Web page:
It was about four in the morning on June 30th, 1965 that Dave Lambert came to the WBAI studio on East 39th Street, carrying several reels of tape. WBAI was the non-commercial listener-sponsored radio station that I had worked at, and I had recently been appointed its manager, inheriting a debt that required us to raise $25,000 or risk going out of business.
The day before, I had lunch with our News Director, Joanne Grant, whom I had hired a couple of weeks earlier. My predecessor was a man of independent wealth who vacationed in Europe at the time when the stationed needed him the most. Summer was always the slowest month for donations and it was the manager's job to raise it. As Joan and I discussed the problem, it occurred to me that, since our unorthodox, eclectic programming and total absence of commercials was the reason why people sent us money, we should underscore the seriousness of our situation by taking it all off the air until we have the $25,000. By the time we had finished our dessert and coffee, we had a loosely formulated plan. I would break into the middle of Joan's 6 PM newscast and make the announcement: no more regular programs until we have $25,000 in pledges, and if we don't get it, there's a very good chance that we will have to go off the air and somebody else will be heard playing bubblegum music. Our phones started ringing immediately.
A couple of hours earlier, we made some calls to people who might help us pitch for money, and the response was fantastic. When pianists Herbie Hancock and Roger Kellaway said they'd be there, we had a major problem: no piano. John Corigliano, our Music Director (and subsequent Oscar winner) ran home a picked up his electric keyboard—it would have to do until the real thing came along. Bear in mind that electric pianos were not taken very seriously in 1965, for good reason, and this one was strictly for working at home—no frills. That day, Herbie had his first experience with a plugged-in keyboard, and Roger Kellaway did quite well accompanying Joe Williams on it. The following day, a real upright would be delivered, with a lot of help from a friendly piano dealer.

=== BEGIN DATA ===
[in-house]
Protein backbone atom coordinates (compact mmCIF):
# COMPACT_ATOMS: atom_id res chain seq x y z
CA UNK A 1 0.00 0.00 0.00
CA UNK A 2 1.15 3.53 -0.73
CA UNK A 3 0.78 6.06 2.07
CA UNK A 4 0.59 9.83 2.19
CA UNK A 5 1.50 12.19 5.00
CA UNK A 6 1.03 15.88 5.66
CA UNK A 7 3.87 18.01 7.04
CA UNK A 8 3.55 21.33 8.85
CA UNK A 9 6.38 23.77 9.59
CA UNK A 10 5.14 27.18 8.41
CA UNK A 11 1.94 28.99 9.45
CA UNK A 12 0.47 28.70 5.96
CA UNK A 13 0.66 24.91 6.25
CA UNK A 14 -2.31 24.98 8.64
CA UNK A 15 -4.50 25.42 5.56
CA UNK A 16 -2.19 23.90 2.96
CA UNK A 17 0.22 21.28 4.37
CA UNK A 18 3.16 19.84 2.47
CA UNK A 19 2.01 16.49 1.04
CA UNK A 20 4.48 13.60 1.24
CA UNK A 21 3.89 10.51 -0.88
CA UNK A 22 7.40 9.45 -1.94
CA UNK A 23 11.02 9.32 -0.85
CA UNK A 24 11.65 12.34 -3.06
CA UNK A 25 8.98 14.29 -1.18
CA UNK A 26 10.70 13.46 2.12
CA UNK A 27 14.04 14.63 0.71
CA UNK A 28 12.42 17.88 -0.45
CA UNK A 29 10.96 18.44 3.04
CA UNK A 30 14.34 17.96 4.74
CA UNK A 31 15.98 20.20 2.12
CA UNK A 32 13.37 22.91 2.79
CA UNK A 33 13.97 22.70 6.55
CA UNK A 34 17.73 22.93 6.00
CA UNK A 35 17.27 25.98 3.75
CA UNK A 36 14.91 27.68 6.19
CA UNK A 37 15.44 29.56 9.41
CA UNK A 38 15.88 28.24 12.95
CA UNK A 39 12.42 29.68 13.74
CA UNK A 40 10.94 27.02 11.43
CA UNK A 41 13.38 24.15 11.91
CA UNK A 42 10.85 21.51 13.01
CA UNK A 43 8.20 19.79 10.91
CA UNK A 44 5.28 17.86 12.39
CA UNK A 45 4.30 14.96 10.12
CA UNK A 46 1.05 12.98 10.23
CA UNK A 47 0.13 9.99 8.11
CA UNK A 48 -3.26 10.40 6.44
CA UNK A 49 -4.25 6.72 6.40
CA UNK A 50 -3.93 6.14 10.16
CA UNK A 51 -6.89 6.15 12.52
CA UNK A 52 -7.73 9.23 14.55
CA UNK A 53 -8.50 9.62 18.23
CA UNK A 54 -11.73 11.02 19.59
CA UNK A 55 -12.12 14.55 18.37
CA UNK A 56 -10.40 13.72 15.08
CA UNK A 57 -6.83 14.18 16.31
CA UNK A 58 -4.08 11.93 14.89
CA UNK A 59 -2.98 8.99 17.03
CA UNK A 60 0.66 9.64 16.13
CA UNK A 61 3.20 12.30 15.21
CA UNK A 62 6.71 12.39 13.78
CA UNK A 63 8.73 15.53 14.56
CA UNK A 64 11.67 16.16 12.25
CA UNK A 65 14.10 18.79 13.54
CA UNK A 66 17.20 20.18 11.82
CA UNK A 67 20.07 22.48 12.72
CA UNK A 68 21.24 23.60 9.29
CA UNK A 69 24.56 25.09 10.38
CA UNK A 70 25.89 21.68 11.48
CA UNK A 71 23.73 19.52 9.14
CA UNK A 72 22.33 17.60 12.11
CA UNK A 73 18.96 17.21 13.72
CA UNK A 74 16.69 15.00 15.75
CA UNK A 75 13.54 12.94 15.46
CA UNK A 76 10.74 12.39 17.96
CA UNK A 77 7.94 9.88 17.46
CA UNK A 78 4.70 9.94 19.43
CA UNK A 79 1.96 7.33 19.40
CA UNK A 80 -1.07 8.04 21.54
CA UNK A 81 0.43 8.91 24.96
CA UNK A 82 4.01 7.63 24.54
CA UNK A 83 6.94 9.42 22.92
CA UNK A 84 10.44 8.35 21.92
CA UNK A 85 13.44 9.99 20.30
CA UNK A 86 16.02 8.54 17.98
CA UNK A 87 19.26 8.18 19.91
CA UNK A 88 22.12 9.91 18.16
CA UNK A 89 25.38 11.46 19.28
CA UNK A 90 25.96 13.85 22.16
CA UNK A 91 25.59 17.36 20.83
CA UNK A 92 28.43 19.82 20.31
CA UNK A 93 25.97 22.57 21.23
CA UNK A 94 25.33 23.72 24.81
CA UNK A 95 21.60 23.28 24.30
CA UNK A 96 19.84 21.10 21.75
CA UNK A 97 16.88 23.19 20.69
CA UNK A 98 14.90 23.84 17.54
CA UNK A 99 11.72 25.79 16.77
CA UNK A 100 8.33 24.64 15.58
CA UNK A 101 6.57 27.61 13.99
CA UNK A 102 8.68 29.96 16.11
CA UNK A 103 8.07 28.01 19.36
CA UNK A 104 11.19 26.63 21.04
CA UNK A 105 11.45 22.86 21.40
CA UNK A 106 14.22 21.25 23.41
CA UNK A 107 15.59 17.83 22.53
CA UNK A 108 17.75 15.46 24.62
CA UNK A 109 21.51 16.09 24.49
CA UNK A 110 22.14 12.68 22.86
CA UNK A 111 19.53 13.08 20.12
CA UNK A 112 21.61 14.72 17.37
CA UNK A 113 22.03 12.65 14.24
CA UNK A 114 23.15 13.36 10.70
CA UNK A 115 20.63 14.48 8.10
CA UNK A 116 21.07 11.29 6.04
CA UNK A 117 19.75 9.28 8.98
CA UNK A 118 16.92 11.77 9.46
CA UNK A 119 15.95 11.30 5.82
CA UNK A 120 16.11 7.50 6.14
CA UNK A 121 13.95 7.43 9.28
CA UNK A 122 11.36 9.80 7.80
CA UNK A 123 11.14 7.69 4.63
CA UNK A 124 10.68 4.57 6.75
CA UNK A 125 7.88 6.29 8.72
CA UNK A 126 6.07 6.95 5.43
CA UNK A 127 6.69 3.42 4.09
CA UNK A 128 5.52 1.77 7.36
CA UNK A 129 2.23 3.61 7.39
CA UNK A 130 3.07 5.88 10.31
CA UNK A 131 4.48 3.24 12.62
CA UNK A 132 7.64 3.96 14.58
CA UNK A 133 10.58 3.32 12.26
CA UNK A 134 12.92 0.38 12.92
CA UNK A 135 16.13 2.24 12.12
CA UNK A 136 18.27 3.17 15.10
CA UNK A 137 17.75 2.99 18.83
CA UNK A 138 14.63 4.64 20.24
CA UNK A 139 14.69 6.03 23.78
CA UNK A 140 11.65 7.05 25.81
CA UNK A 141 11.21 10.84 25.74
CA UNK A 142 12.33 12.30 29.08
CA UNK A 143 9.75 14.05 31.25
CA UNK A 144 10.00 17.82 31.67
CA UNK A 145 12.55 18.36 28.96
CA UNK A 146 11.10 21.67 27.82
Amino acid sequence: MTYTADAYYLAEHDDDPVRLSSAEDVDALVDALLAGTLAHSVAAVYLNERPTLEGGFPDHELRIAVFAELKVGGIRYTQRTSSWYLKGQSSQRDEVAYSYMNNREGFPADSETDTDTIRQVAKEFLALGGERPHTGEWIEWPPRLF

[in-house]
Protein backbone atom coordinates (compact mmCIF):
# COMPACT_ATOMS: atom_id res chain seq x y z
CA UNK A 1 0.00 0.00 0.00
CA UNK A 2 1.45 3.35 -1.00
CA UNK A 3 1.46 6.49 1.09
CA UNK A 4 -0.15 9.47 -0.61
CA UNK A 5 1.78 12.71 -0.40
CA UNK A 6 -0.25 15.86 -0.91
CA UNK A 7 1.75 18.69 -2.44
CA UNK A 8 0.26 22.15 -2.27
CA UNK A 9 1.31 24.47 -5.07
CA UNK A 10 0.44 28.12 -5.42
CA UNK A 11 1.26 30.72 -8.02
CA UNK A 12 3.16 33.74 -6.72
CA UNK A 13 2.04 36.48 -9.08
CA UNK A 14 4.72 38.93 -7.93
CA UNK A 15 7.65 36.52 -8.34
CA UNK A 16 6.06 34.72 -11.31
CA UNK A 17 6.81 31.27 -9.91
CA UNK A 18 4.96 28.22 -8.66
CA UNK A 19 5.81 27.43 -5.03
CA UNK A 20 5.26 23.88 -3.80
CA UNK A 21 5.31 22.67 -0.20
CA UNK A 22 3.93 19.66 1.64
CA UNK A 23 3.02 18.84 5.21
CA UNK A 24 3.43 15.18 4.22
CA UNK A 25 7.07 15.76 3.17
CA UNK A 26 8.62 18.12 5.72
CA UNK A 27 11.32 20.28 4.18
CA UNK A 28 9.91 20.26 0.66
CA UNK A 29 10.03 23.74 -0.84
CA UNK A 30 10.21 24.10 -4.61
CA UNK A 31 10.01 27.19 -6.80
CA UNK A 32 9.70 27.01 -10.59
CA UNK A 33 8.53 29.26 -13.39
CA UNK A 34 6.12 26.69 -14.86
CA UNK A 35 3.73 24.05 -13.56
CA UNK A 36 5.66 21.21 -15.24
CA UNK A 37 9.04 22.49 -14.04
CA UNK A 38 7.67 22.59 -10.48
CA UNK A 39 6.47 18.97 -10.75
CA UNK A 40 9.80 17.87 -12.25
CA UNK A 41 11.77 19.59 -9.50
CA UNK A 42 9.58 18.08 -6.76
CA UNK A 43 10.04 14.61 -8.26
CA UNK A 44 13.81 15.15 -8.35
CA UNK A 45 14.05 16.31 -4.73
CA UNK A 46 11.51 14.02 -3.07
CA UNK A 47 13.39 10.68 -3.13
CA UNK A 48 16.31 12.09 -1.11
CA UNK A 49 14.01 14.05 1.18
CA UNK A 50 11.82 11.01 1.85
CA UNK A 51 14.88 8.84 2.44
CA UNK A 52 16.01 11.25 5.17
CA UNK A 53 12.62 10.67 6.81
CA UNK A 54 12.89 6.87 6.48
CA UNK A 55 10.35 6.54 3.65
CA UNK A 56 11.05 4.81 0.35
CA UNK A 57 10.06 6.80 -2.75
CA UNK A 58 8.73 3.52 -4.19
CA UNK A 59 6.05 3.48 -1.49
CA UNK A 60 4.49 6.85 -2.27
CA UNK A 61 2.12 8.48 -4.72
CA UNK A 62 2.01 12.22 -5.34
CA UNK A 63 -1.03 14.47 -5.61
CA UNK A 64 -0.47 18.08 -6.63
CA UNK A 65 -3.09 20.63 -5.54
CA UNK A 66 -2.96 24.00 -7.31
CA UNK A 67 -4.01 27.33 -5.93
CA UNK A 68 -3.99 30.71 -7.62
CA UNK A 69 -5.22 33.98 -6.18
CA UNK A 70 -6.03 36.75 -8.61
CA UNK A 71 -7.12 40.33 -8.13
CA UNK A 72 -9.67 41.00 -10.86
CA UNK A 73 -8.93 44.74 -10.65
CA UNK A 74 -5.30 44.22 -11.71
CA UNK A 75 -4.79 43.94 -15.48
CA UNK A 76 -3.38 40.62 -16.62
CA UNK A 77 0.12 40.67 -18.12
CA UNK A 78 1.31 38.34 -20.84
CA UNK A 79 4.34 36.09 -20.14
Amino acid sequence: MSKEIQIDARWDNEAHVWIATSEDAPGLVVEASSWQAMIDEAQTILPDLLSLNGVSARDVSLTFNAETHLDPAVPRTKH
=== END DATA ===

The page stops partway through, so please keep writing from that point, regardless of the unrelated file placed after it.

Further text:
L to r: Dave, bassist John Simmons, Chubby Jackson, George Handy
and Dizzy Gillespie(photo by William Gottlieb
Back to Dave Lambert. He heard what we were doing and came in to help. As you will hear, we played some of his tapes, featuring airchecks of Lambert, Hendricks & Bavan (Annie Ross had left) and other Lambert groups—Dave was always assembling interesting vocal groups. At one point, he spotted the keyboard in the studio and tried it out—that will give you a good idea of its limitations, but Dave had fun with it.
Chaotic and spontaneous though it was, the fundraising marathon was a huge success. We returned to normal programming as soon as our goal was reached in pledges, and we actually received far more money that pledged. Our parent foundation was so impressed that they asked me to repeat the experiment at our two California stations, and the practice has, unfortunately, since become a regular part of the network's fundraising. I bemoan the fact, because it has been abused to a point where it is playing a significant part in the imminent demise of WBAI.
Our efforts were spirited, collective, honest, and limited to one annual event of a few days' duration. Elsewhere in this blog, you will find several musical performances from the first and second marathons. Here are direct links to two of them:
Shortly after his visit, Dave accepted my invitation to conduct a one-hour weekly show on WBAI. He was coming in to tape a segment in October, 1967, when he was fatally struck by a car while changing a tire on the Connecticut Turnpike—he was only 49. These recordings of his marathon visit were recently recovered from—would you believe—the Royal Danish Library in Copenhagen. How they got there is another story; that they were retrieved (along with other tapes that you will be hearing here soon) is something we can thank my old friend, Storyville Records' Mona Granager, and engineer Jørgen Vad for.